Galton’s (1869) categorizes race into different ranks from highest to lowest. He believed and ranked

“mental capabilities of different ethnic groups. He came to the conclusion that people of African descent were two grades lower than Europeans”.

Meaning that people weren’t judged for their character, but instead already arbitrated depending on the colour of their skin. The colour of your skin would determine you as a person and were you stood in society.

Although this theory is over hundred years old, it is one that can be used in some adverts today. If we take a look at this Benetton Advert (1982) it pictures two innocent girls holding each other, however there’s an inequity. On the left we see a smiling white girl with blonde curly hair and rosy cheeks, representing an angel. On the other hand we see black girl with hair pointed upwards (horns) repelling a smile, representing a devil. These annotations of the two children link to Galton’s theory of rank, the white are two grades higher (heaven/angels) and the black are ‘two grades lower’ (hell/devils).

After identifying (Critical Race Theory 2015) looks at white supremacy and racial power, one belief they had was Social Construction it

“refers to the notion that race is a product of social thought and relations. It suggests that race is a product of neither biology nor genetics, but is rather a social invention.”

This is an advert made by Cadbury in 2011; the announcement is for their new type of chocolate called Bliss, however there is a twist. It references the English model Naomi Campbell saying “Move over Naomi, there’s a new diva in town”. Cadbury deliberately compares their chocolate with Campbell for her skin colour. The advert in someway undermines Naomi because it advertises an inanimate object such as chocolate and replaces a black individual, giving this social construct that black people are devalued in society. It also quotes “I’m the worlds most pampered bar”; this in itself is another social construct. It suggests that being “pampered” raises your significance and importance, making Cadbury look shallow and petty.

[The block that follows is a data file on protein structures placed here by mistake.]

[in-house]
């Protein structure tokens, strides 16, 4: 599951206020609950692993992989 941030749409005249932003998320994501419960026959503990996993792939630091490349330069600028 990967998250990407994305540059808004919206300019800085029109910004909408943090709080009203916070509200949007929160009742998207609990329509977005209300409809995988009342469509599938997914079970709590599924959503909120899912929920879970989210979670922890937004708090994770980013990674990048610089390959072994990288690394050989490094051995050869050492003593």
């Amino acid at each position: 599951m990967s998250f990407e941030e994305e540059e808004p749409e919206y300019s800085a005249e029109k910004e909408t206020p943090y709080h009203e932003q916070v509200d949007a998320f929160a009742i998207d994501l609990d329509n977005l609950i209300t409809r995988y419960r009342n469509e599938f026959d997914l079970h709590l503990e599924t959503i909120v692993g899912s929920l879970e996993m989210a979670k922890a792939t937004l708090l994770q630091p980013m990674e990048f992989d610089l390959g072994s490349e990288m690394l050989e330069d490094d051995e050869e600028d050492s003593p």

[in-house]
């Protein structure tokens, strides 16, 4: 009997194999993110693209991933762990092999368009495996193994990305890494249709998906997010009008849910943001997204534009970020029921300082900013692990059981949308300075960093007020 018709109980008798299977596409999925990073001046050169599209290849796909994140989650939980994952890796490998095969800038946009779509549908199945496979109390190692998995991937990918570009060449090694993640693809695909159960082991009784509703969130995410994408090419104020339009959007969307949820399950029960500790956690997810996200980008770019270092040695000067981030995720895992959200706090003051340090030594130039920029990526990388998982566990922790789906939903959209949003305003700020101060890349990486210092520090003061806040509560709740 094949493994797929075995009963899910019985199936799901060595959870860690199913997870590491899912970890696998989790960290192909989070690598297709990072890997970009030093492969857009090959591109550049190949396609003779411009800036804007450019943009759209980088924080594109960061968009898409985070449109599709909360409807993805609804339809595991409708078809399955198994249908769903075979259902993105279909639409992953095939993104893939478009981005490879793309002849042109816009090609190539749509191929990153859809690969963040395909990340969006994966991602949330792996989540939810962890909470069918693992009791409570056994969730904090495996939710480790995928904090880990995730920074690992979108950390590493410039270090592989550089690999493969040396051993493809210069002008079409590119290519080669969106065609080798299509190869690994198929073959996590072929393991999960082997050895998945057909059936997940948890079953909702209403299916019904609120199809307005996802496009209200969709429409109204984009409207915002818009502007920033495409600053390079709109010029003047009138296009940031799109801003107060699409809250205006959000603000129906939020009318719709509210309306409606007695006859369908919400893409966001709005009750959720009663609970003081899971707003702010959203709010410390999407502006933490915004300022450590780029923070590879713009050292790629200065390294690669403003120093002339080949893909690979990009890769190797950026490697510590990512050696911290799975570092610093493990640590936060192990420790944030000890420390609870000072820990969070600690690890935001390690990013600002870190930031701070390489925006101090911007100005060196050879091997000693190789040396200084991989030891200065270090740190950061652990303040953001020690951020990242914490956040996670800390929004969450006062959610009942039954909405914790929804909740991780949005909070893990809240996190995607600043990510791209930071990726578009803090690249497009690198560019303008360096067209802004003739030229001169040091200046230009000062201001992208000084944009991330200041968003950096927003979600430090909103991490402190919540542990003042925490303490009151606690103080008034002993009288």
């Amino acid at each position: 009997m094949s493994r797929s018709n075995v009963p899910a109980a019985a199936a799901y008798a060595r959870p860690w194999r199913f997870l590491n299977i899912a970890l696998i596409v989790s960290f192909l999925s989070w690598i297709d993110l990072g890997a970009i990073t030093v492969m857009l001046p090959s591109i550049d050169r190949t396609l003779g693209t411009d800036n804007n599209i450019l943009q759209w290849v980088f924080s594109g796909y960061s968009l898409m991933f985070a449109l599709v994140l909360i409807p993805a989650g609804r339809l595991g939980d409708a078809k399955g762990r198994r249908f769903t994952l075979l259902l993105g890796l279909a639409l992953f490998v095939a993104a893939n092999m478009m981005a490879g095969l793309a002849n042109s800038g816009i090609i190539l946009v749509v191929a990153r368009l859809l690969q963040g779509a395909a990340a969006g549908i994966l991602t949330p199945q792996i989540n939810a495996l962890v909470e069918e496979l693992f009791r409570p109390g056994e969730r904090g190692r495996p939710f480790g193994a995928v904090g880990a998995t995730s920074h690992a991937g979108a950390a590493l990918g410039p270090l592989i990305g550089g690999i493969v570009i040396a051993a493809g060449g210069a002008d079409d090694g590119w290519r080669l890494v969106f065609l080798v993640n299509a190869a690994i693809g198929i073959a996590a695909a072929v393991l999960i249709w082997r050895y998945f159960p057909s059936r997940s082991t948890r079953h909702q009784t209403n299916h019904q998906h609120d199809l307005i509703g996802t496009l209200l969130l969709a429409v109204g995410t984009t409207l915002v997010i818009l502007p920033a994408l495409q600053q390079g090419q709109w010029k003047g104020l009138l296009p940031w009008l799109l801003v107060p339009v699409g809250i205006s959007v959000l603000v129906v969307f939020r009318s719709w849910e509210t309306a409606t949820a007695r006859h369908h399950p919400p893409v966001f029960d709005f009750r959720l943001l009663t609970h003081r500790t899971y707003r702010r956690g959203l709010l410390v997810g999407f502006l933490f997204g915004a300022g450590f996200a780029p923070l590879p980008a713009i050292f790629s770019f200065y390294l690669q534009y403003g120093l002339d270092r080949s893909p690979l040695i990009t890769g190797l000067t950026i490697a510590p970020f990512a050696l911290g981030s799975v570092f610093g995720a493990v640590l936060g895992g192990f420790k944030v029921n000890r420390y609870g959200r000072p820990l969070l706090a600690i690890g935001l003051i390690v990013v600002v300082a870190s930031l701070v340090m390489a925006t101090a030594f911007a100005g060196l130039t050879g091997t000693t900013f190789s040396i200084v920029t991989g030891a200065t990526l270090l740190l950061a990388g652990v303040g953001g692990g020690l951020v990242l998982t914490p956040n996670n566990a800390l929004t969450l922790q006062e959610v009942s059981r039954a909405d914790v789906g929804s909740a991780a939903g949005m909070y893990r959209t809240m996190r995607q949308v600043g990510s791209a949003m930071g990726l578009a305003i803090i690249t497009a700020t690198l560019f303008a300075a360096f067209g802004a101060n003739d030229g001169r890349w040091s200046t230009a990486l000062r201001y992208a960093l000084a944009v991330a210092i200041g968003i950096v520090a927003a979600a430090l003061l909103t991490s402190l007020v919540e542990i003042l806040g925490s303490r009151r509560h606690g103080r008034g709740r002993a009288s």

In 2016 Gap made an advert for it’s children clothing line, featuring four friends posing playfully. It is obvious that some of these kids are gymnasts from the way they’re able to stretch their body and balance, yet this isn’t 100% clear because of one child. We see a small black girl who is being used for an armrest by her white ‘friend’. The standing for this girl makes it unclear whether she is actually part of this group because of how she is captured in the picture. Strauss and Barthes theory (Binary Opposites) is one that can be used, they believed

“words depends not so much on any meaning they themselves directly contain, but much more by our understanding of the difference between the word and its ‘opposite’”.

In this advert the binary opposites are white girls and blacks girls, it portrays black girls to be incapable of being as flexible compared to the white girls. It puts white skinned people in the spotlight, showing that you’re able to do more than what a black person can. The black girls unhappy facial expression demonstrates the campaign completely and people’s response to the advert, which has left Gap, criticized and frowned upon by many of its viewers.

Overall you can see that race is a theme that will always be around, over the years it’s obvious that adverts have gradually become less racially offensive. It’s mainly all about perspective and how you view an image. It depends where you come from and how long you analyze an advert.

References
Scott. L Thomas (2014) Galton’s (1869) Atlanta Blackstar. Available at: http://atlantablackstar.com/2014/12/26/10-racist-scientific-theories-about-black-people-that-has-been-thoroughly-debunked/ (Accessed: 22 March 2016).

Owl Purdue Online Writing Lab (2015) Critical Race Theory. Available at: https://owl.english.purdue.edu/owl/resource/722/14/ (Accessed: 24 March 2016).

EnglishBiz Binary Opposites Available at: http://www.englishbiz.co.uk/popups/opposition.htm (Accessed: 25 March 2016).